Kenyans can no longer be charged after a breathalyser test, after a bar owner argued they were ruining his business.
Kariuki Ruitha complained they violated Kenyans’ constitutional rights to make their own lifestyle decisions – including how much to drink.
After a three-year battle, the Court of Appeal ruled in his favour.
Sitting in the Court of Appeal, the three judges said drink drivers could still be charged under traffic laws – at which point a breathalyser can be used.
‘Oppressive and unreasonable’
He had lost 80% of his business because customers were being breathalysed as they left the premises – leading to him lay off 44 employees, The Star reported.
In 2014, his lawyer described the rules as “oppressive and unreasonable” if someone had not already committed a driving offence.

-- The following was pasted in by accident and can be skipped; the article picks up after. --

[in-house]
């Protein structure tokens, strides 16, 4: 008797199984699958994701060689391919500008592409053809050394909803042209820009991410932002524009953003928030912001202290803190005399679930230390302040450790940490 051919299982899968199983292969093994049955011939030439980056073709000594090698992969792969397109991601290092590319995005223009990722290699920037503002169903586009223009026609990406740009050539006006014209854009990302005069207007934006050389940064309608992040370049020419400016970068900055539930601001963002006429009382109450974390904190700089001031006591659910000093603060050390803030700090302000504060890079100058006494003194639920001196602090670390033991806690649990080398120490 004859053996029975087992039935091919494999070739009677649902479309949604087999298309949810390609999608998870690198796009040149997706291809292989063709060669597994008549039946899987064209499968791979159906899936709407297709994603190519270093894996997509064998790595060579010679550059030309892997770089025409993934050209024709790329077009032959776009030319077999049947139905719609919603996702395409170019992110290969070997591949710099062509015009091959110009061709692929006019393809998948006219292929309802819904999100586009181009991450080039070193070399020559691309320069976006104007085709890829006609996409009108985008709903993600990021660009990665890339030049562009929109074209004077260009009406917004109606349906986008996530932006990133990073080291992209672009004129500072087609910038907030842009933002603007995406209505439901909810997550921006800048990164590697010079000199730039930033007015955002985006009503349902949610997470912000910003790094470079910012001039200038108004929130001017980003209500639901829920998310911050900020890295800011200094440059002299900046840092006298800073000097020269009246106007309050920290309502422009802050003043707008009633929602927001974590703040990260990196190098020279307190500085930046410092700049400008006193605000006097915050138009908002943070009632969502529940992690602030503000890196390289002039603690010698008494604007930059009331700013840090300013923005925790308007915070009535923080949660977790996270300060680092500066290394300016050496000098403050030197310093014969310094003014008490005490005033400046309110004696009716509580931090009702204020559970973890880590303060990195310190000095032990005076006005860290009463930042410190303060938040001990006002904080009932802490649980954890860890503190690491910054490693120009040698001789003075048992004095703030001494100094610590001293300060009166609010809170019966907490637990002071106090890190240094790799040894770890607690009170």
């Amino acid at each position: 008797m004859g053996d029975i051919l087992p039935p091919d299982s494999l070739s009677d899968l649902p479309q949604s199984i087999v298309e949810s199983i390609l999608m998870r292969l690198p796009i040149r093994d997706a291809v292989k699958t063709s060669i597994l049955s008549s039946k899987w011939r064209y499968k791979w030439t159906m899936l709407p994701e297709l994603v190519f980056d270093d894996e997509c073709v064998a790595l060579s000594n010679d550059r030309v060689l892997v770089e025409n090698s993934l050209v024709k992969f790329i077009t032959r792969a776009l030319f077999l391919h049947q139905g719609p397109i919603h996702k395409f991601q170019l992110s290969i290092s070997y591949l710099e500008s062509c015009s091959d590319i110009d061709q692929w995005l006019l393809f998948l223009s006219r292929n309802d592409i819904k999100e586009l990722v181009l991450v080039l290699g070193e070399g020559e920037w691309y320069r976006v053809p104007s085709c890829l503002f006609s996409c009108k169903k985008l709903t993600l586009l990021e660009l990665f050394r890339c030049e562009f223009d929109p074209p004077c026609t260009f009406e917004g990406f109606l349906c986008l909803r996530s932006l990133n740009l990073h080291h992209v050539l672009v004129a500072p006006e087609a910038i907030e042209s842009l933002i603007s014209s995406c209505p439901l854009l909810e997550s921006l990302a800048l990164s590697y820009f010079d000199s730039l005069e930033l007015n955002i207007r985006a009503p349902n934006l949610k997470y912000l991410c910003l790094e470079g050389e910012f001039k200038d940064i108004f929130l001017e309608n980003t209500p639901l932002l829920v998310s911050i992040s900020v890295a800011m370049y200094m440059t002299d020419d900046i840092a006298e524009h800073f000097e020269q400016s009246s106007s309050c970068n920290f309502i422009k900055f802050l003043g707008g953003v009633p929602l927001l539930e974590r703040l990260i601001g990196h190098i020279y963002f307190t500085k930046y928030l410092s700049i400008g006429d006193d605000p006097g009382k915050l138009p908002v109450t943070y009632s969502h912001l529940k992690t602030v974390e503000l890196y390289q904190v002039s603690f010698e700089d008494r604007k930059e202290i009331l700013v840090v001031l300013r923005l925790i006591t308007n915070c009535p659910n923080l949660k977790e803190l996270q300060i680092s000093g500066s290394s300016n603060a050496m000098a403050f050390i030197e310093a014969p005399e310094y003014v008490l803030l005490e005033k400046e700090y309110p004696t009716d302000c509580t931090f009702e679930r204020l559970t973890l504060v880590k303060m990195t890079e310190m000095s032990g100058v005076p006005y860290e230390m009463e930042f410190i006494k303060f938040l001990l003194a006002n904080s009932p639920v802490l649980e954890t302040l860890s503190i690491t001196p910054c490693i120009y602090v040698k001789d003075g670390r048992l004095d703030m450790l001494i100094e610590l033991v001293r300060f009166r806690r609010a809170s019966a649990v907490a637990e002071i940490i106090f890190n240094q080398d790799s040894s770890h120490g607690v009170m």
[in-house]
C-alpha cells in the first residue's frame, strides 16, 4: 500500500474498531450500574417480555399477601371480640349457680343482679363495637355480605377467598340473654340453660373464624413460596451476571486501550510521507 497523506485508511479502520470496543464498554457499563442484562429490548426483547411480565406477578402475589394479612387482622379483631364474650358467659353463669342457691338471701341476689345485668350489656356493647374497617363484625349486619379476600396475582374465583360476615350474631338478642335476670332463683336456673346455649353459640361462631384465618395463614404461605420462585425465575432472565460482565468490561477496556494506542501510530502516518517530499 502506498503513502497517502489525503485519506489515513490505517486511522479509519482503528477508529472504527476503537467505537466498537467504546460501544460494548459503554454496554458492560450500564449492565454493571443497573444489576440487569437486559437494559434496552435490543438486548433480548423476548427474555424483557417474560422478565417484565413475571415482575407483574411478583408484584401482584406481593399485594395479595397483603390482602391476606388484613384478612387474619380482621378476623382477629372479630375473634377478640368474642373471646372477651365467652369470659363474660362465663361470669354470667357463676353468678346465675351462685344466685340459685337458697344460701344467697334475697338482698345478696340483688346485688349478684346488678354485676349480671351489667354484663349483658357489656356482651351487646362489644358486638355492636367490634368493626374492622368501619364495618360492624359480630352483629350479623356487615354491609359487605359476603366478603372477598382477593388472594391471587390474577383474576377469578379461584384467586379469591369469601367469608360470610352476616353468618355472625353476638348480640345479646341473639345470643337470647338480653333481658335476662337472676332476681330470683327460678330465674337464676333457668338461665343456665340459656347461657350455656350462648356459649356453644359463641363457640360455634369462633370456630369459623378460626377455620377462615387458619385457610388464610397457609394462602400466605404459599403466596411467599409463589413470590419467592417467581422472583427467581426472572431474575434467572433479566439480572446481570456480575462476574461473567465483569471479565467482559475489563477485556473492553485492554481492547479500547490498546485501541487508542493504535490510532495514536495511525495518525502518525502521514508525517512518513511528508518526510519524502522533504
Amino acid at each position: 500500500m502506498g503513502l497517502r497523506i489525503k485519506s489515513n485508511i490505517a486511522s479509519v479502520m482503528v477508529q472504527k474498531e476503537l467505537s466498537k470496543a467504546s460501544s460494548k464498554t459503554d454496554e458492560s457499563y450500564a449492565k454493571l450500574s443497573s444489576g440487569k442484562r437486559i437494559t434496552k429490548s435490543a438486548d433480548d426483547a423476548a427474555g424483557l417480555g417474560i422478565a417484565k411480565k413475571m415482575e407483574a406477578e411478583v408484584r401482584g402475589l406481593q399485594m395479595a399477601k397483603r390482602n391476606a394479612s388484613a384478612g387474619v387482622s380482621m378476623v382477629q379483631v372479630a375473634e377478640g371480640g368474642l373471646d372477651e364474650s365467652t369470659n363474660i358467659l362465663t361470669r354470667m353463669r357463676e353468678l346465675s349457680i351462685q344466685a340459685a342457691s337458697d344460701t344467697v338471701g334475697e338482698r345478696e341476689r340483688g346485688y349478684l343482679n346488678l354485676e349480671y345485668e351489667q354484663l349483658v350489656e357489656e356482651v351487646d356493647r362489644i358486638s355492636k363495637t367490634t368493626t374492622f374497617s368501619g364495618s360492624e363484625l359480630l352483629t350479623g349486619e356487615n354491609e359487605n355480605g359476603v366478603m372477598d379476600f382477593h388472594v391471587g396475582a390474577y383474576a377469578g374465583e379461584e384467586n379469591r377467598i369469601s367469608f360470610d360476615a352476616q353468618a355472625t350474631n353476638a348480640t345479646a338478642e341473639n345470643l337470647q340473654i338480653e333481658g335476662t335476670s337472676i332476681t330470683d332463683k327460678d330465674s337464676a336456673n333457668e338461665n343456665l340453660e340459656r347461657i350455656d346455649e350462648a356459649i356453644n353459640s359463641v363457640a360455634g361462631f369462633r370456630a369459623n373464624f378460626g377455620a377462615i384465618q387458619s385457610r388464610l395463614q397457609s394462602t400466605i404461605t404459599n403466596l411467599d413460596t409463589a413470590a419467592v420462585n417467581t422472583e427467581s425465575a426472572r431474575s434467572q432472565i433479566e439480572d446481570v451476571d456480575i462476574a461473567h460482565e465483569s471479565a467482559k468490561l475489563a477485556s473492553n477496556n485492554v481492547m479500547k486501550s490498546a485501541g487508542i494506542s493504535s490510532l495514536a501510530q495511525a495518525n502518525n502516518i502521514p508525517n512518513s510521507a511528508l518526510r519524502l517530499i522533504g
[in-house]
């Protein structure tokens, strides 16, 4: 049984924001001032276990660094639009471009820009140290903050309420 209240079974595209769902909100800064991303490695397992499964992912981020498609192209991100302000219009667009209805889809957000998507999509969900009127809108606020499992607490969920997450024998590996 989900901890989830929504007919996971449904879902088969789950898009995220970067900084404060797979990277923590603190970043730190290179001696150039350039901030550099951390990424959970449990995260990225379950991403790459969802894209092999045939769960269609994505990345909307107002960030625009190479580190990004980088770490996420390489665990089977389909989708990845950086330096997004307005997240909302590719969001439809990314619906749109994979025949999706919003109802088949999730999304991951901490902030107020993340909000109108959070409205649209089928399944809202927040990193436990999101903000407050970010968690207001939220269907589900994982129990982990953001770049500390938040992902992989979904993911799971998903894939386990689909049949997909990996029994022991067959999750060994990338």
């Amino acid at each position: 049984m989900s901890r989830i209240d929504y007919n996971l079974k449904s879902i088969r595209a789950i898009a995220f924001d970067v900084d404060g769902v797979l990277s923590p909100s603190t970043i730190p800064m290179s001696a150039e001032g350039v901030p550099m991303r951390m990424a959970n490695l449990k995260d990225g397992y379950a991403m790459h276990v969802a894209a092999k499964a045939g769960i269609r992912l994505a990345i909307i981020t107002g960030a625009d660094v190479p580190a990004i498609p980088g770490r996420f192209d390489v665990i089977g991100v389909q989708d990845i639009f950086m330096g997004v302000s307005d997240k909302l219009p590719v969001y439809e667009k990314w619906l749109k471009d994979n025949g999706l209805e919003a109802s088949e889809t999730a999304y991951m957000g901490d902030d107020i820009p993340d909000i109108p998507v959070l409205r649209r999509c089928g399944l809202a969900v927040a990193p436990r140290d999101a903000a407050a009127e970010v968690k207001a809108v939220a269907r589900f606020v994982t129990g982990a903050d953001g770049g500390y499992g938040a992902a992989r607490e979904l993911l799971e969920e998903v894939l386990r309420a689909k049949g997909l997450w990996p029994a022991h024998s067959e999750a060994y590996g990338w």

His argument was backed up by a second bar owner, who had originally launched a separate case.
However, their victory may be short-lived. The judges have sent the law back to parliament to be rewritten.
“As the need to prohibit drunk-driving is still dire, and this matter being of great public interest, no doubt the authorities will move with quick dispatch to remedy the position,” they urged, website MediaMax reported.